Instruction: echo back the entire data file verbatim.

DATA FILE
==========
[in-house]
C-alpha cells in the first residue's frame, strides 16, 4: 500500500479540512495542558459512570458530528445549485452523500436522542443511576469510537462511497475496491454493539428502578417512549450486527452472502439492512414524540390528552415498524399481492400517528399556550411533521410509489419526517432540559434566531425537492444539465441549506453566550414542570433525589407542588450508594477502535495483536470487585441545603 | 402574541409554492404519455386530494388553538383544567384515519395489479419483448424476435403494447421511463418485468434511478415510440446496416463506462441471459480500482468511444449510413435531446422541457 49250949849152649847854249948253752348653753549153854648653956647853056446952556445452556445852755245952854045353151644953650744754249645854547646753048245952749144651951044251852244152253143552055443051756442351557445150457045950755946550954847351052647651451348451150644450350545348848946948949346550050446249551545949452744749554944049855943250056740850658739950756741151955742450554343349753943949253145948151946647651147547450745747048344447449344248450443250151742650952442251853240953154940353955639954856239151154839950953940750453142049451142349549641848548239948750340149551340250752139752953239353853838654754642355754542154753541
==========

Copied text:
[in-house]
C-alpha cells in the first residue's frame, strides 16, 4: 500500500479540512495542558459512570458530528445549485452523500436522542443511576469510537462511497475496491454493539428502578417512549450486527452472502439492512414524540390528552415498524399481492400517528399556550411533521410509489419526517432540559434566531425537492444539465441549506453566550414542570433525589407542588450508594477502535495483536470487585441545603 | 402574541409554492404519455386530494388553538383544567384515519395489479419483448424476435403494447421511463418485468434511478415510440446496416463506462441471459480500482468511444449510413435531446422541457 49250949849152649847854249948253752348653753549153854648653956647853056446952556445452556445852755245952854045353151644953650744754249645854547646753048245952749144651951044251852244152253143552055443051756442351557445150457045950755946550954847351052647651451348451150644450350545348848946948949346550050446249551545949452744749554944049855943250056740850658739950756741151955742450554343349753943949253145948151946647651147547450745747048344447449344248450443250151742650952442251853240953154940353955639954856239151154839950953940750453142049451142349549641848548239948750340149551340250752139752953239353853838654754642355754542154753541